The third shrine
(TAA i.3.26)

[Carter calls it the second shrine]

Howard Carter's notes made in preparation of the complete publication of Tutankhamun's tomb
This section:
Concept & Direction: Jaromir Malek
Scanning: Kent Rawlinson, Keunjoo Kim and Jenni Navratil
Transcription and editing:
Lindsay Allen and Jaromir Malek
Coordination: Elizabeth Fleming

TAA i.3.26.1

THE SECOND SHRINE (Plates ... No. 238.)

The second shrine was fitted over so as to completely enclose the first innermost shrine (No. 239). It is constructed of wood, and its external and internal surfaces are entirely coated with gesso, and overlaid with a thin layer of gold laid on as gold leaf. Structurally, it takes the characteristic Egyptian shrine-form, since it has the customary shrine-roof with receding slopes towards the back, otherwise the essential parts of its crowning members and under-structure are precisely the same as those of the first innermost shrine. Its workmanship, however, taken as a whole, is the finer of the two, especially in the case of its overall decoration of incised figures and texts.

Like the former shrine, it is of rectangular oblong shape. Its slightly elevated roof with curved front, receding slope towards the back, with vertical sides and end, rests upon an overhanging cavetto cornice. Beneath this crowning cornice is a plain roll moulding which is also carried down the external angles of the under-structure. These uppermost members of the entablature surmount a chief beam or frieze. The understructure consists of four corner posts, broad side and end panels, and a dado. The corner posts fulfil a double purpose, for while they form the styles of the side and end wall panels, they also act as the door posts of the front. The front of the shrine comprises, beneath the crowning cornice and roll moulding, a chief beam or over door frieze, two door posts, and a sill; to which are hung its folding doors.

Its external dimensions, given in 'mean measurement', are as follows:- Base 335.5 x 207 cents.; abutment of cornice - 330.5 x 202 cents.; extreme edges of cornice 256.5 x 229 cents.

From ground to maximum height of roof - 208 cents.; height to top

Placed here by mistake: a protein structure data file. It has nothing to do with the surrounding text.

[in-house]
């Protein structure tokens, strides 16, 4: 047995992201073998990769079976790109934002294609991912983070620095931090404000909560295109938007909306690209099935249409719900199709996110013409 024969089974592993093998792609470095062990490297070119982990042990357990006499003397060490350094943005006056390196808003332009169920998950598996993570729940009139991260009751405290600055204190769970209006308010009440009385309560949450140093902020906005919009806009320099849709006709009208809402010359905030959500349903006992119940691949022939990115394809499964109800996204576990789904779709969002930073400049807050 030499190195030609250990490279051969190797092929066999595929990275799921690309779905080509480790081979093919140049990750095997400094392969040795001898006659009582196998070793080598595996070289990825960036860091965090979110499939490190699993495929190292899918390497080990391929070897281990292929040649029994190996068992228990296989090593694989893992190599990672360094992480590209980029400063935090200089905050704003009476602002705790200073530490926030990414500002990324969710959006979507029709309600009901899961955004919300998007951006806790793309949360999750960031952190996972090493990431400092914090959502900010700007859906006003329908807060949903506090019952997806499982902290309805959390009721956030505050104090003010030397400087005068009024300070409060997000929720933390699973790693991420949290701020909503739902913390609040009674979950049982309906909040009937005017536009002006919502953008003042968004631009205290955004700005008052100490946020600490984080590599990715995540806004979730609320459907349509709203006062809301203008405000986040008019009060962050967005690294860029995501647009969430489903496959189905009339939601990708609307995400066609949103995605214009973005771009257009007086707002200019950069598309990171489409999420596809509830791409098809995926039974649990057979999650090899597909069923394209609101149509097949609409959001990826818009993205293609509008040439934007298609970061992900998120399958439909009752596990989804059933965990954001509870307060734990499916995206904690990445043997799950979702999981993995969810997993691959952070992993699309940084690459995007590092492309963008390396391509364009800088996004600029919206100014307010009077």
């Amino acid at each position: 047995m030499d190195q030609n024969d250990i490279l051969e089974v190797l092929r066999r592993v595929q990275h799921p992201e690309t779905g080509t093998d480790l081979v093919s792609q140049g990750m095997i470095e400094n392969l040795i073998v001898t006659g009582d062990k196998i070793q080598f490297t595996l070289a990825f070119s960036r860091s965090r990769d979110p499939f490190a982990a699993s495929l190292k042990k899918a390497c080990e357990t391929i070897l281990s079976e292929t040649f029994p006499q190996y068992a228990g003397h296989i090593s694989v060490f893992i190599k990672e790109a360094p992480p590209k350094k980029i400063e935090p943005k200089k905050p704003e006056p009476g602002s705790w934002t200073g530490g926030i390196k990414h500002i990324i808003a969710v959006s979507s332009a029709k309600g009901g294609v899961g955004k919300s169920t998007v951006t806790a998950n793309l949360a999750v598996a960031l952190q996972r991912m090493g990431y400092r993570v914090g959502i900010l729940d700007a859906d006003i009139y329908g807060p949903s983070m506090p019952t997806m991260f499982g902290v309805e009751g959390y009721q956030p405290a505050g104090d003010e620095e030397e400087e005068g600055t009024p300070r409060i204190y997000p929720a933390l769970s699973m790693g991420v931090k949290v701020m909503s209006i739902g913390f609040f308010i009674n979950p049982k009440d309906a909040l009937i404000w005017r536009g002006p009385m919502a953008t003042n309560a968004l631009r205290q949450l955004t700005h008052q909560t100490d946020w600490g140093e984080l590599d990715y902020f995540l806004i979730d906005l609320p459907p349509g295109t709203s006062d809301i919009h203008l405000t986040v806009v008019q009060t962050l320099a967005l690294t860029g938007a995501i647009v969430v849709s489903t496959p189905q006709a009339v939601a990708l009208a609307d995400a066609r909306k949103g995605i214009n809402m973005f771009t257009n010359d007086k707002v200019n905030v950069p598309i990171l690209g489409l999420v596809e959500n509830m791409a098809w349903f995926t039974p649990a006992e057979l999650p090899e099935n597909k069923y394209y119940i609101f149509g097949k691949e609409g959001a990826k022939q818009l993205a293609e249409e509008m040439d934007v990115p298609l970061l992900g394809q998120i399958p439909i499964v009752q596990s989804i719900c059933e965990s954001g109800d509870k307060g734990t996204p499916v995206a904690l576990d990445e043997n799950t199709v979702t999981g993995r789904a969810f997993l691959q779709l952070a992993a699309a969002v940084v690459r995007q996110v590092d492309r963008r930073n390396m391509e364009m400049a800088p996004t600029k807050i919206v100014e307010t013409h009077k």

TAA i.3.26.2


of cornice - 188 cents.; height to abutment of cornice - 165 cents.
Opening of doorway - 161.5 cents. wide, and 137.5 cents. high.
Batter - i.e. receding slope from ground upwards - approximately 15 mills. per one metre vertical.

It is constructed of ten separate members and sections:- The roof in two separate sections; the cavetto cornice and roll moulding in four separate members; two side sections, comprising a chief beam or frieze, panel and dado; one end section, consisting of two corner posts, chief beam or frieze, panel and dado; and one front section, which includes the chief beam or over door frieze, two corner posts, a sill, and two folding doors.

The roof sections have their central meeting edges rebated, and for convenience of transport as well as for lowering them on to the cornice members to which they are tongued, they have each four (two on each side) silver coated copper handles of staple form (see fig. .. ). Their tongues are made of wood and copper, alternate.

The four members of the cavetto cornice and roll moulding are tongued (of wood and copper alternate) to the chief beam or frieze of the side, end, and front sections (see fig. .. ). The repeated ornament of their over hanging hollow moulding seems to have been derived from temporary wattle and daub palm leaf fencing. The tips of the palm leaves projecting above the fence being blown by the wind into an over hanging curve. The roll moulding is evidently the top horizontal rail of the fence, bound to the vertical stems to hold them in place.

The four sections of the under-structure are constructed

TAA i.3.26.3


and joined up in similar manner as the first innermost shrine (see p. .. ).

The various sections and members of this shrine bear the following "guide" marks and cardinal points:-

L. R.
Exterior - front cornice - <> <> <> <>
" frieze - <> <>
" left door - <> right door - <>
Right side cornice - <> <> <>
" " frieze - <>
" " styles - <> <>
" " panel - <> <>
Left side cornice - <> <> <>
" " frieze - <> <>
" " styles - <> <>
" " panel - <> <>
Back end cornice - <>
" " frieze - <>
Scratched upon the gold overlay, 'orientation' marks
Interior - front of roof - <>
right side styles - <> <>
" " panel - <> <>
left side styles - <> <>
" " panel - <> <>
Painted in black upon the gold overlay 'guide' marks